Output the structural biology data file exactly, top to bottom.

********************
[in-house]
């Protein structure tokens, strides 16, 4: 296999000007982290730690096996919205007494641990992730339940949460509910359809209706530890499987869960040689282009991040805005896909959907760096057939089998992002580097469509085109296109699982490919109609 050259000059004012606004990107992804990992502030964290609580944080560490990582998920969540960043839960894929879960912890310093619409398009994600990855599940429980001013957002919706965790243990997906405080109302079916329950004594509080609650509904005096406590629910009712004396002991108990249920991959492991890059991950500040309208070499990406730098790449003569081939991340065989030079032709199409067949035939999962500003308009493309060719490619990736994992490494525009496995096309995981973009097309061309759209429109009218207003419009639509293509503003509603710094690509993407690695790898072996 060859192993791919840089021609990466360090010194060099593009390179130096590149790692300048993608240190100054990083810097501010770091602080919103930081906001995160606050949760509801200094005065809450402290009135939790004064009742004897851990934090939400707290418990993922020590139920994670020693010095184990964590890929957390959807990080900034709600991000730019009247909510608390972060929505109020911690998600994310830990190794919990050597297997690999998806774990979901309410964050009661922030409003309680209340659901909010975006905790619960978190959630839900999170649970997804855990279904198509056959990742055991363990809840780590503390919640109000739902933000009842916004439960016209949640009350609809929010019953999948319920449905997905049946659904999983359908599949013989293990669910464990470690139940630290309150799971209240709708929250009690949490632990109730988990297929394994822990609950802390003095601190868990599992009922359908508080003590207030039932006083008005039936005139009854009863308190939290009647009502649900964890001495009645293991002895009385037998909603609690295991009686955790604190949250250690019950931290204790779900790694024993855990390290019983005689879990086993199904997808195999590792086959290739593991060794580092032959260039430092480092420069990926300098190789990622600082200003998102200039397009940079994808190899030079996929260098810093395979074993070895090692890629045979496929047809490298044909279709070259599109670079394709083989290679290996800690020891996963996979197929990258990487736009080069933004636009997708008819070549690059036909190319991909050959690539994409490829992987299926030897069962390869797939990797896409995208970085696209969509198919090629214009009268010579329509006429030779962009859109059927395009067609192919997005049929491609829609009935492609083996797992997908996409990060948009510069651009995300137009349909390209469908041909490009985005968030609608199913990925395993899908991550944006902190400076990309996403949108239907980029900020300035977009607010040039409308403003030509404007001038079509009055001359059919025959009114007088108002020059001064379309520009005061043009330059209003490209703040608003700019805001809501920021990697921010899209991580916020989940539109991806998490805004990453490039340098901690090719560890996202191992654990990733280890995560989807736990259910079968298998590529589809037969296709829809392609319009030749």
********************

[in-house]
């Protein structure tokens, strides 16, 4: 296999000007982290730690096996919205007494641990992730339940949460509910359809209706530890499987869960040689282009991040805005896909959907760096057939089998992002580097469509085109296109699982490919109609 050259000059004012606004990107992804990992502030964290609580944080560490990582998920969540960043839960894929879960912890310093619409398009994600990855599940429980001013957002919706965790243990997906405080109302079916329950004594509080609650509904005096406590629910009712004396002991108990249920991959492991890059991950500040309208070499990406730098790449003569081939991340065989030079032709199409067949035939999962500003308009493309060719490619990736994992490494525009496995096309995981973009097309061309759209429109009218207003419009639509293509503003509603710094690509993407690695790898072996 060859192993791919840089021609990466360090010194060099593009390179130096590149790692300048993608240190100054990083810097501010770091602080919103930081906001995160606050949760509801200094005065809450402290009135939790004064009742004897851990934090939400707290418990993922020590139920994670020693010095184990964590890929957390959807990080900034709600991000730019009247909510608390972060929505109020911690998600994310830990190794919990050597297997690999998806774990979901309410964050009661922030409003309680209340659901909010975006905790619960978190959630839900999170649970997804855990279904198509056959990742055991363990809840780590503390919640109000739902933000009842916004439960016209949640009350609809929010019953999948319920449905997905049946659904999983359908599949013989293990669910464990470690139940630290309150799971209240709708929250009690949490632990109730988990297929394994822990609950802390003095601190868990599992009922359908508080003590207030039932006083008005039936005139009854009863308190939290009647009502649900964890001495009645293991002895009385037998909603609690295991009686955790604190949250250690019950931290204790779900790694024993855990390290019983005689879990086993199904997808195999590792086959290739593991060794580092032959260039430092480092420069990926300098190789990622600082200003998102200039397009940079994808190899030079996929260098810093395979074993070895090692890629045979496929047809490298044909279709070259599109670079394709083989290679290996800690020891996963996979197929990258990487736009080069933004636009997708008819070549690059036909190319991909050959690539994409490829992987299926030897069962390869797939990797896409995208970085696209969509198919090629214009009268010579329509006429030779962009859109059927395009067609192919997005049929491609829609009935492609083996797992997908996409990060948009510069651009995300137009349909390209469908041909490009985005968030609608199913990925395993899908991550944006902190400076990309996403949108239907980029900020300035977009607010040039409308403003030509404007001038079509009055001359059919025959009114007088108002020059001064379309520009005061043009330059209003490209703040608003700019805001809501920021990697921010899209991580916020989940539109991806998490805004990453490039340098901690090719560890996202191992654990990733280890995560989807736990259910079968298998590529589809037969296709829809392609319009030749």